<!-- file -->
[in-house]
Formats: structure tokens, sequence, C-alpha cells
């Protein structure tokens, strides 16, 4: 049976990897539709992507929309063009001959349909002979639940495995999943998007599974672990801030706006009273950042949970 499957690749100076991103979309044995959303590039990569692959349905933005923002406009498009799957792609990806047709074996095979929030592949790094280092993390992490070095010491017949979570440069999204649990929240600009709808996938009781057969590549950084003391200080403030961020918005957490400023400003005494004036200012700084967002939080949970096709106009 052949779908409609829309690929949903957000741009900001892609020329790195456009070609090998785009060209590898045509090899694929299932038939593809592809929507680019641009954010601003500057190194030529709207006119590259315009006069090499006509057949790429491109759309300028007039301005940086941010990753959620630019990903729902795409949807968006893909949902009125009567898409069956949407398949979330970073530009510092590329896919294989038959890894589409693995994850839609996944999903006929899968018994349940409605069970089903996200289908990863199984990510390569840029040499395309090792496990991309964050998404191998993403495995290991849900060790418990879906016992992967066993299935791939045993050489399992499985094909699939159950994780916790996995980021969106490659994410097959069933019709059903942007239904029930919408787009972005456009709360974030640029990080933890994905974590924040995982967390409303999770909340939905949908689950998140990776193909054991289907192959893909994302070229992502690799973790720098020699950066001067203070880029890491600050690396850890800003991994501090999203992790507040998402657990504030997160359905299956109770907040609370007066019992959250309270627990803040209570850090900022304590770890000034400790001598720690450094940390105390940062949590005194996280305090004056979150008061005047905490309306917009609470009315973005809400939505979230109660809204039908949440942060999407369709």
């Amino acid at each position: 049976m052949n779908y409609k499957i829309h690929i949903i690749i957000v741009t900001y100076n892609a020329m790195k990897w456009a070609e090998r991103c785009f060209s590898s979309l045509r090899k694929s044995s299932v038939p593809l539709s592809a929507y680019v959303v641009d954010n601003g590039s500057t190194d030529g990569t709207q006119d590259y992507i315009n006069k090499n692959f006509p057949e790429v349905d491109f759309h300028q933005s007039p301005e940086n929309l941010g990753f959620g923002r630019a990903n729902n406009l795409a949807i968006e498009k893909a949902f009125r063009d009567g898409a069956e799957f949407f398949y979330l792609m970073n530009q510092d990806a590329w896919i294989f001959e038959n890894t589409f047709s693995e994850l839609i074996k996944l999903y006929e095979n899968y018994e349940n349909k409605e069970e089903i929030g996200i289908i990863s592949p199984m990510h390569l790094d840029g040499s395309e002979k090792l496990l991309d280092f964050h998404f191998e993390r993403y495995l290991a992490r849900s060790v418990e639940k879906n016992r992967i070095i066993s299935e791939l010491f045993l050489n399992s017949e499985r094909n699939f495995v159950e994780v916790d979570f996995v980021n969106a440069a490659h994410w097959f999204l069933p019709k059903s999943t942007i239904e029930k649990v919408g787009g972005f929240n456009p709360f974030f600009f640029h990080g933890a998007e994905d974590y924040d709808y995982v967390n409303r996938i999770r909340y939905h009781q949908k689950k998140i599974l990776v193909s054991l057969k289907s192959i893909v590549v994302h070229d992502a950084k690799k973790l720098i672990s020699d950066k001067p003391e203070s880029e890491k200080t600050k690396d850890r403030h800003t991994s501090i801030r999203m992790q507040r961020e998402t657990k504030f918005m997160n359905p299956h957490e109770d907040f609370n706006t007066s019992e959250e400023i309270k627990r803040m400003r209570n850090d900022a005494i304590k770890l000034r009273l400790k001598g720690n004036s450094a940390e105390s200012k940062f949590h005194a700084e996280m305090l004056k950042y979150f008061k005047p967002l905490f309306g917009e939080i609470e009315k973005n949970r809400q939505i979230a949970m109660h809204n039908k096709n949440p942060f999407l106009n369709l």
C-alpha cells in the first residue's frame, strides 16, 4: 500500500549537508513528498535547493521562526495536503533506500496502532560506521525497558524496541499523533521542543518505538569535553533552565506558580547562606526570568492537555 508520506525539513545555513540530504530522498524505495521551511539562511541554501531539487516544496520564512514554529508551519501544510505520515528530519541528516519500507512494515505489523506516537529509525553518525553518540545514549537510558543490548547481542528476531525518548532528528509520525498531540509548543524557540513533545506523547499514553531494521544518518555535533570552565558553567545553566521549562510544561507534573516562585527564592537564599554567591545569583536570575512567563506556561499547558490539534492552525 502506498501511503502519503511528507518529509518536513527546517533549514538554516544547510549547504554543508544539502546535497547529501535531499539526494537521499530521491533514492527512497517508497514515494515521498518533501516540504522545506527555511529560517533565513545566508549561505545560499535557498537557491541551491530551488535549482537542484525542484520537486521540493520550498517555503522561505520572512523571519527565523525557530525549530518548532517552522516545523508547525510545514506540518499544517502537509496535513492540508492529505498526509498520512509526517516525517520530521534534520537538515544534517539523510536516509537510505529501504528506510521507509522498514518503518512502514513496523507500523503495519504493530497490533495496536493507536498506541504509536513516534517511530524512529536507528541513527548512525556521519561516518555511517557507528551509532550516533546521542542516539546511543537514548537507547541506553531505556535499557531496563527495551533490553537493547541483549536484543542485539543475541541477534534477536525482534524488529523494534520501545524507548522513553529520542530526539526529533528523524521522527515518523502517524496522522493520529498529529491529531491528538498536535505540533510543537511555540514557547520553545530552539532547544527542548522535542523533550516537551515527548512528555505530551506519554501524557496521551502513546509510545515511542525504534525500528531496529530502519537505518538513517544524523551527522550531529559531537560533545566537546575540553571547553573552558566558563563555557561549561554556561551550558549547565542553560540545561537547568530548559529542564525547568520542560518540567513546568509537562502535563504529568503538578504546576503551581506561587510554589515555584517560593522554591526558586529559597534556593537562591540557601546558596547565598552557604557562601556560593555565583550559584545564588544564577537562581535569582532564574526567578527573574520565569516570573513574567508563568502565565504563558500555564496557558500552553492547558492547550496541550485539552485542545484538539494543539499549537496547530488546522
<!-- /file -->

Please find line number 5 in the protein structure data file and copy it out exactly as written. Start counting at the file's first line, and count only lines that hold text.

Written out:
C-alpha cells in the first residue's frame, strides 16, 4: 500500500549537508513528498535547493521562526495536503533506500496502532560506521525497558524496541499523533521542543518505538569535553533552565506558580547562606526570568492537555 508520506525539513545555513540530504530522498524505495521551511539562511541554501531539487516544496520564512514554529508551519501544510505520515528530519541528516519500507512494515505489523506516537529509525553518525553518540545514549537510558543490548547481542528476531525518548532528528509520525498531540509548543524557540513533545506523547499514553531494521544518518555535533570552565558553567545553566521549562510544561507534573516562585527564592537564599554567591545569583536570575512567563506556561499547558490539534492552525 502506498501511503502519503511528507518529509518536513527546517533549514538554516544547510549547504554543508544539502546535497547529501535531499539526494537521499530521491533514492527512497517508497514515494515521498518533501516540504522545506527555511529560517533565513545566508549561505545560499535557498537557491541551491530551488535549482537542484525542484520537486521540493520550498517555503522561505520572512523571519527565523525557530525549530518548532517552522516545523508547525510545514506540518499544517502537509496535513492540508492529505498526509498520512509526517516525517520530521534534520537538515544534517539523510536516509537510505529501504528506510521507509522498514518503518512502514513496523507500523503495519504493530497490533495496536493507536498506541504509536513516534517511530524512529536507528541513527548512525556521519561516518555511517557507528551509532550516533546521542542516539546511543537514548537507547541506553531505556535499557531496563527495551533490553537493547541483549536484543542485539543475541541477534534477536525482534524488529523494534520501545524507548522513553529520542530526539526529533528523524521522527515518523502517524496522522493520529498529529491529531491528538498536535505540533510543537511555540514557547520553545530552539532547544527542548522535542523533550516537551515527548512528555505530551506519554501524557496521551502513546509510545515511542525504534525500528531496529530502519537505518538513517544524523551527522550531529559531537560533545566537546575540553571547553573552558566558563563555557561549561554556561551550558549547565542553560540545561537547568530548559529542564525547568520542560518540567513546568509537562502535563504529568503538578504546576503551581506561587510554589515555584517560593522554591526558586529559597534556593537562591540557601546558596547565598552557604557562601556560593555565583550559584545564588544564577537562581535569582532564574526567578527573574520565569516570573513574567508563568502565565504563558500555564496557558500552553492547558492547550496541550485539552485542545484538539494543539499549537496547530488546522